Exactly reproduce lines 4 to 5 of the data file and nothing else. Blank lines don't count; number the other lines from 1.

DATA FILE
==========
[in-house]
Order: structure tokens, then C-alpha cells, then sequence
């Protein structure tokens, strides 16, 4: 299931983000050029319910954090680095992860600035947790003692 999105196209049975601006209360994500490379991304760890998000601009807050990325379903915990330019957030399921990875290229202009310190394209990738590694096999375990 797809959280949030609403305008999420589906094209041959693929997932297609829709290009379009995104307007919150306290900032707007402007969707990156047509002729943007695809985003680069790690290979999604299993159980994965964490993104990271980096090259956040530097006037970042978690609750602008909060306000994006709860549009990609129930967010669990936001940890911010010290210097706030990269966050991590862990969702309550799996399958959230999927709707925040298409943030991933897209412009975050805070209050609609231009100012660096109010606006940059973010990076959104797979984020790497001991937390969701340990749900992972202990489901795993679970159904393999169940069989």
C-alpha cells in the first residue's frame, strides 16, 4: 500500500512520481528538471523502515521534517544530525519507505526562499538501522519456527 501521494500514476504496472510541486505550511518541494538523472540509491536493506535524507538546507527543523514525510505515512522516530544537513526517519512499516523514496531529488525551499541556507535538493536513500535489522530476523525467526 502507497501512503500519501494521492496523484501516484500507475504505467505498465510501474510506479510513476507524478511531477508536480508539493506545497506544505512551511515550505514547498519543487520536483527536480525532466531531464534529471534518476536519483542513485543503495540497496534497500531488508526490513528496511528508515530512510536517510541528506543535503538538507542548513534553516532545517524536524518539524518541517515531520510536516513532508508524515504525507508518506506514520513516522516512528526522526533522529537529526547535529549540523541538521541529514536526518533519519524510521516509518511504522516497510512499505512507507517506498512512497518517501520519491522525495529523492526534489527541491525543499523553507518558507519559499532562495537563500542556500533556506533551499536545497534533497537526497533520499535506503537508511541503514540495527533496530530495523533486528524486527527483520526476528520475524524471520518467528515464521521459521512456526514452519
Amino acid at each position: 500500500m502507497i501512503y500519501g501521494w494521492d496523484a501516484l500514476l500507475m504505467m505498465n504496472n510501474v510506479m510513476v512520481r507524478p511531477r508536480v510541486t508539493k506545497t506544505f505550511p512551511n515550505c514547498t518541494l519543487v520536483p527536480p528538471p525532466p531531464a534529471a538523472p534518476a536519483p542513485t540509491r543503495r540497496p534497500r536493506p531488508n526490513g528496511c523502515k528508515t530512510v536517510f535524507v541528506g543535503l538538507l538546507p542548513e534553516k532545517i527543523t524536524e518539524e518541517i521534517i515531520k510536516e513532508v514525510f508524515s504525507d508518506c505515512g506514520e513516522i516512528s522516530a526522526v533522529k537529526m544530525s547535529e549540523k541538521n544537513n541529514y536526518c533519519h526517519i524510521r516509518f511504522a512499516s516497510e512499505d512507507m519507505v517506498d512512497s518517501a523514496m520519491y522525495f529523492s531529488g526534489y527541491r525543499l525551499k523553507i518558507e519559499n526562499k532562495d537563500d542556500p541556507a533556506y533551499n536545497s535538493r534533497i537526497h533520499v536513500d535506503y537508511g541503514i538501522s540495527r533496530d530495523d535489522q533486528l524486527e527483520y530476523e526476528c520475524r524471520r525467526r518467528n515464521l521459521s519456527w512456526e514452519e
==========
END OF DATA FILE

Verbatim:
C-alpha cells in the first residue's frame, strides 16, 4: 500500500512520481528538471523502515521534517544530525519507505526562499538501522519456527 501521494500514476504496472510541486505550511518541494538523472540509491536493506535524507538546507527543523514525510505515512522516530544537513526517519512499516523514496531529488525551499541556507535538493536513500535489522530476523525467526 502507497501512503500519501494521492496523484501516484500507475504505467505498465510501474510506479510513476507524478511531477508536480508539493506545497506544505512551511515550505514547498519543487520536483527536480525532466531531464534529471534518476536519483542513485543503495540497496534497500531488508526490513528496511528508515530512510536517510541528506543535503538538507542548513534553516532545517524536524518539524518541517515531520510536516513532508508524515504525507508518506506514520513516522516512528526522526533522529537529526547535529549540523541538521541529514536526518533519519524510521516509518511504522516497510512499505512507507517506498512512497518517501520519491522525495529523492526534489527541491525543499523553507518558507519559499532562495537563500542556500533556506533551499536545497534533497537526497533520499535506503537508511541503514540495527533496530530495523533486528524486527527483520526476528520475524524471520518467528515464521521459521512456526514452519
Amino acid at each position: 500500500m502507497i501512503y500519501g501521494w494521492d496523484a501516484l500514476l500507475m504505467m505498465n504496472n510501474v510506479m510513476v512520481r507524478p511531477r508536480v510541486t508539493k506545497t506544505f505550511p512551511n515550505c514547498t518541494l519543487v520536483p527536480p528538471p525532466p531531464a534529471a538523472p534518476a536519483p542513485t540509491r543503495r540497496p534497500r536493506p531488508n526490513g528496511c523502515k528508515t530512510v536517510f535524507v541528506g543535503l538538507l538546507p542548513e534553516k532545517i527543523t524536524e518539524e518541517i521534517i515531520k510536516e513532508v514525510f508524515s504525507d508518506c505515512g506514520e513516522i516512528s522516530a526522526v533522529k537529526m544530525s547535529e549540523k541538521n544537513n541529514y536526518c533519519h526517519i524510521r516509518f511504522a512499516s516497510e512499505d512507507m519507505v517506498d512512497s518517501a523514496m520519491y522525495f529523492s531529488g526534489y527541491r525543499l525551499k523553507i518558507e519559499n526562499k532562495d537563500d542556500p541556507a533556506y533551499n536545497s535538493r534533497i537526497h533520499v536513500d535506503y537508511g541503514i538501522s540495527r533496530d530495523d535489522q533486528l524486527e527483520y530476523e526476528c520475524r524471520r525467526r518467528n515464521l521459521s519456527w512456526e514452519e